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Cooking Wild Game
Cooking Wild Game

For 1 million years, humans have had the ability to harness fire, which makes it one of the most significant tools in human evolution. It provided warmth on cold days and nights, frightened away nocturnal predators, and allowed us to sleep on the ground instead of trees. But most of all, fire allowed us to cook our foods. This discovery was paramount to our ancestors’ survival ….

The Clovis people were one of the first Paleo Indians to eat cooked-foods in North America. They were a group of hunter-gatherers who migrated from Asia to our continent in 10,000 BCE. The men were skilled hunters who specialized in using “Clovis points” or spearheads to bring down gigantic behemoths from the last ice age, such as the woolly mammoth. These eight-ton prehistoric elephants had enough meat to feed the clan throughout the winter! Can you imagine? Using spears to fight a 15-foot-tall animal? What a dangerous adventure it must have been … These paleo hunters also pursued other wild game: bison, deer, elk, sometimes pronghorn or mountain sheep, and surprisingly, horses and camels. North America actually used to have unique species of horses and camels, but they went extinct 11,000 years ago due to human arrival and climate change.

So what did the rest of the clan do? While the men were out hunting, the women and children foraged in marshes and forests for nuts, berries, roots, and other plants. This was the best method to sustain your clan. Prehistoric hunts were risky … and chances of success were slim. So the clan heavily relied on foragers to bring back wild foods, or in trades with other clans. Altogether, this made the Paleo diet. According to studies, half of this diet was meat while the other consisted of nuts, seeds, fruits, edible roots, and other plants.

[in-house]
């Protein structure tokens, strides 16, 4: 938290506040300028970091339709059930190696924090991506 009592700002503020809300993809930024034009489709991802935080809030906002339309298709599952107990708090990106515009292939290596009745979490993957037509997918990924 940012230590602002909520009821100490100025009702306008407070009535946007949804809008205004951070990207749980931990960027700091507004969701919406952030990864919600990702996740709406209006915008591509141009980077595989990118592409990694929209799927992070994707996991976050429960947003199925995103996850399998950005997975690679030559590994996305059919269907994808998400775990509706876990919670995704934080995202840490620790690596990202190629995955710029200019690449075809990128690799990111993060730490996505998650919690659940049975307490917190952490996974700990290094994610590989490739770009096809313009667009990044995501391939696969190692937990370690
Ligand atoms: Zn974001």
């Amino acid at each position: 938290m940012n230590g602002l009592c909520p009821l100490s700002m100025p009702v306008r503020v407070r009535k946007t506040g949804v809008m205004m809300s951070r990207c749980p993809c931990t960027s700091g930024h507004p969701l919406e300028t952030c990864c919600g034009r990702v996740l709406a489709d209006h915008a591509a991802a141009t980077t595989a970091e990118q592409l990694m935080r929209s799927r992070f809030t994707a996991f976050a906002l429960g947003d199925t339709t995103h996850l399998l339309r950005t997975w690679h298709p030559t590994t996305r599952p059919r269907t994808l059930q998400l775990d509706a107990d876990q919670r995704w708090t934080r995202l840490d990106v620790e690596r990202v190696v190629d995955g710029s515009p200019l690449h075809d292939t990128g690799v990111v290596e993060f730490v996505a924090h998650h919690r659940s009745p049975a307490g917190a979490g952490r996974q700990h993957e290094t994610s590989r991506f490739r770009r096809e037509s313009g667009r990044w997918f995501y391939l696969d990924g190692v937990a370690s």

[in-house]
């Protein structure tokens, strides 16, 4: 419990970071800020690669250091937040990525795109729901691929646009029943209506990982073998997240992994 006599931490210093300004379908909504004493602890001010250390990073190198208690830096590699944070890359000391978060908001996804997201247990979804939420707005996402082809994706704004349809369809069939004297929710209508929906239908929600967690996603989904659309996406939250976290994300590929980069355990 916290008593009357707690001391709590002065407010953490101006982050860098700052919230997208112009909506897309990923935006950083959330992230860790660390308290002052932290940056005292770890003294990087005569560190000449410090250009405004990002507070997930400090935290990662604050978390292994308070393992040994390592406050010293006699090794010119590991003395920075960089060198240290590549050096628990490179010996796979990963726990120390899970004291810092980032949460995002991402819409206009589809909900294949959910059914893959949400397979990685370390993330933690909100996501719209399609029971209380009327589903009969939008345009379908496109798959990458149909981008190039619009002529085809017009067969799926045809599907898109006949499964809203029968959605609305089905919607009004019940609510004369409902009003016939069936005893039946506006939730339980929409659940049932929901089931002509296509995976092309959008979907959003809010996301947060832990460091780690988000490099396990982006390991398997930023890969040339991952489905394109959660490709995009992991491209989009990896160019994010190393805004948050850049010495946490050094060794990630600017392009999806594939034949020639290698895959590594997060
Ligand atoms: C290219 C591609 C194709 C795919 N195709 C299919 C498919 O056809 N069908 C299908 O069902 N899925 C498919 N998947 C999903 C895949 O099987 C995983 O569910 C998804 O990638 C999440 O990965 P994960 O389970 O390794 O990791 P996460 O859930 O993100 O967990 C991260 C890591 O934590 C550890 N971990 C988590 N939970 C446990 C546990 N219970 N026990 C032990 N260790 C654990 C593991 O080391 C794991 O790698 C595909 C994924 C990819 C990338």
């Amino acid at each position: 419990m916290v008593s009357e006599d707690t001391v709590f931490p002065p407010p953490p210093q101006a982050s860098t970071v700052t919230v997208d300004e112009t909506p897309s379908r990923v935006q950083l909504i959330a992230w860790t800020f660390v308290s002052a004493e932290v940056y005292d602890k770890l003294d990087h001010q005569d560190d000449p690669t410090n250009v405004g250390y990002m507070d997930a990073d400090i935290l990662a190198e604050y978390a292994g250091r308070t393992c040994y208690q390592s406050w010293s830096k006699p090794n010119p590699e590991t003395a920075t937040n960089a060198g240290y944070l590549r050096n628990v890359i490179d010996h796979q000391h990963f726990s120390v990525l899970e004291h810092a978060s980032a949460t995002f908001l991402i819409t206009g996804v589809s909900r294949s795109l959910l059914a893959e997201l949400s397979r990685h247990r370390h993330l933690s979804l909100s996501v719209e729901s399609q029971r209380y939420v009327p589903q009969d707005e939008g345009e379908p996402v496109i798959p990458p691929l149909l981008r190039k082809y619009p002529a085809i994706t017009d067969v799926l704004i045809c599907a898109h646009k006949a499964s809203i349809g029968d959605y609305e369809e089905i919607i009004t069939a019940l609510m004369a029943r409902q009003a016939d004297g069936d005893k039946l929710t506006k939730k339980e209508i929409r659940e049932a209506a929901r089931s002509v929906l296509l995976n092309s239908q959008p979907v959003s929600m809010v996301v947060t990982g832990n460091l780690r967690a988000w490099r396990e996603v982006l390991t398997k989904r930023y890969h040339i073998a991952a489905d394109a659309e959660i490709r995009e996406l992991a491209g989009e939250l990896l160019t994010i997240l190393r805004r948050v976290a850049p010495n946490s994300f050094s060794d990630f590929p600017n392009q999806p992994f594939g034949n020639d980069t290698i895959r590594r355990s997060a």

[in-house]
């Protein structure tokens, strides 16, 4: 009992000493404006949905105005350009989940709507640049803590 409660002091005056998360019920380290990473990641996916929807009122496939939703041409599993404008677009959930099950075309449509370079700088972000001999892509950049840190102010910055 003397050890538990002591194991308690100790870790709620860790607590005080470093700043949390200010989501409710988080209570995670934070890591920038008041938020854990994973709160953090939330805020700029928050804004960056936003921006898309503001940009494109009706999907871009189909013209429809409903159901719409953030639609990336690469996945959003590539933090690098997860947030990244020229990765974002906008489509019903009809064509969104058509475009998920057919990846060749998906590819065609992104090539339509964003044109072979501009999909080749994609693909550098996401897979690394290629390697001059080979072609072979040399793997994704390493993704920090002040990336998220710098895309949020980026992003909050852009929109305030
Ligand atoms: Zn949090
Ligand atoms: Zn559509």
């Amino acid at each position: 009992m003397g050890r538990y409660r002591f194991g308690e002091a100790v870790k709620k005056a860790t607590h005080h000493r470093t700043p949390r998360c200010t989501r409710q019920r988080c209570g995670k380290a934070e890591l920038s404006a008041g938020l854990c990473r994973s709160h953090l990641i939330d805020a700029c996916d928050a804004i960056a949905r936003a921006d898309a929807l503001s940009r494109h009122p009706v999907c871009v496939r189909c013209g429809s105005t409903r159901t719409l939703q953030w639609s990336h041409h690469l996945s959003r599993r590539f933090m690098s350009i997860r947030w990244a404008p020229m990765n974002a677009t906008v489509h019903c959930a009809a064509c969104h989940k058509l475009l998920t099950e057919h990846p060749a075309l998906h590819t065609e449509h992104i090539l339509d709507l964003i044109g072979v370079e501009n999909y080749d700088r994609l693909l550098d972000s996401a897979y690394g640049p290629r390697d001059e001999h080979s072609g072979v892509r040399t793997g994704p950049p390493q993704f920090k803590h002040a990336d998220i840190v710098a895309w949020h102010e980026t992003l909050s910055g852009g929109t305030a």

But could they have just eaten this stuff raw? Was cooking really that important?

Oh yeah! Cooking revolutionized the Paleo diet. First of all, fire helped detoxify some foods of poisons as well as sanitize them from harmful parasites and bacteria. Also, preparing and cooking meals over a fire ensured that our ancestors extracted as much energy from the food as possible. Think of it like this … when you prepare your meals, you may have to chop, slice, and pound the foods. Then you heat your foods, which break down the connective tissues in meat and softens the cell walls of plants. So in a way, cooking is like you are “predigesting” the food. And when you eat cooked-foods, your body spends less work breaking down the food and absorbing the fats and nutrients. This is a huge plus to clans. There are a lot of calories that are burned by clan members. So by roasting their meals over a fire, each person could extract more energy for their bodies and brains.

Huh … but what did clans do when they were not able to harvest meat – an energy-dense food? And how does all of this compare to modern-hunting and cooking today? You don’t have to stew on those questions any longer. Just check out the video to see what two teens discover in their Clovis Kid Cook-off. Or if you are hungry for more, forage in the “Learn More” section or download the lesson activity to ignite your wild game cooking skills.




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